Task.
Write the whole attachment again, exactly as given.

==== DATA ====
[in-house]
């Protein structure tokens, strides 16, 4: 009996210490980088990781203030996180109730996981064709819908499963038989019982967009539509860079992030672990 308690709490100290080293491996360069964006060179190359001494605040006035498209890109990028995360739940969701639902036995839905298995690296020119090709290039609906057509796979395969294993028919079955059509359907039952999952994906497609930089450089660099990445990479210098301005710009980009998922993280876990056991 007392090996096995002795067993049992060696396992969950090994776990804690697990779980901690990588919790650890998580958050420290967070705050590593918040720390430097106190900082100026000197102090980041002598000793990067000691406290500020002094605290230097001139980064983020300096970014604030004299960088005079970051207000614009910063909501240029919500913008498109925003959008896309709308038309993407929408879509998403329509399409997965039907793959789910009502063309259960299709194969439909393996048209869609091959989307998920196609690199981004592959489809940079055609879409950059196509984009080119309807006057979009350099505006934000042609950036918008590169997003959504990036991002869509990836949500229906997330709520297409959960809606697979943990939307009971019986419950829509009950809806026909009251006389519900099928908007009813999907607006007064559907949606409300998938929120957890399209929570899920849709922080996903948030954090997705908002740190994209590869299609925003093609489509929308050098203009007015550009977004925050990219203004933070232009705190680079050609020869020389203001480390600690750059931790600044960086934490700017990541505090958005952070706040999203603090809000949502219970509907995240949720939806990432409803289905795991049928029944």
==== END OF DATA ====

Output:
[in-house]
């Protein structure tokens, strides 16, 4: 009996210490980088990781203030996180109730996981064709819908499963038989019982967009539509860079992030672990 308690709490100290080293491996360069964006060179190359001494605040006035498209890109990028995360739940969701639902036995839905298995690296020119090709290039609906057509796979395969294993028919079955059509359907039952999952994906497609930089450089660099990445990479210098301005710009980009998922993280876990056991 007392090996096995002795067993049992060696396992969950090994776990804690697990779980901690990588919790650890998580958050420290967070705050590593918040720390430097106190900082100026000197102090980041002598000793990067000691406290500020002094605290230097001139980064983020300096970014604030004299960088005079970051207000614009910063909501240029919500913008498109925003959008896309709308038309993407929408879509998403329509399409997965039907793959789910009502063309259960299709194969439909393996048209869609091959989307998920196609690199981004592959489809940079055609879409950059196509984009080119309807006057979009350099505006934000042609950036918008590169997003959504990036991002869509990836949500229906997330709520297409959960809606697979943990939307009971019986419950829509009950809806026909009251006389519900099928908007009813999907607006007064559907949606409300998938929120957890399209929570899920849709922080996903948030954090997705908002740190994209590869299609925003093609489509929308050098203009007015550009977004925050990219203004933070232009705190680079050609020869020389203001480390600690750059931790600044960086934490700017990541505090958005952070706040999203603090809000949502219970509907995240949720939806990432409803289905795991049928029944």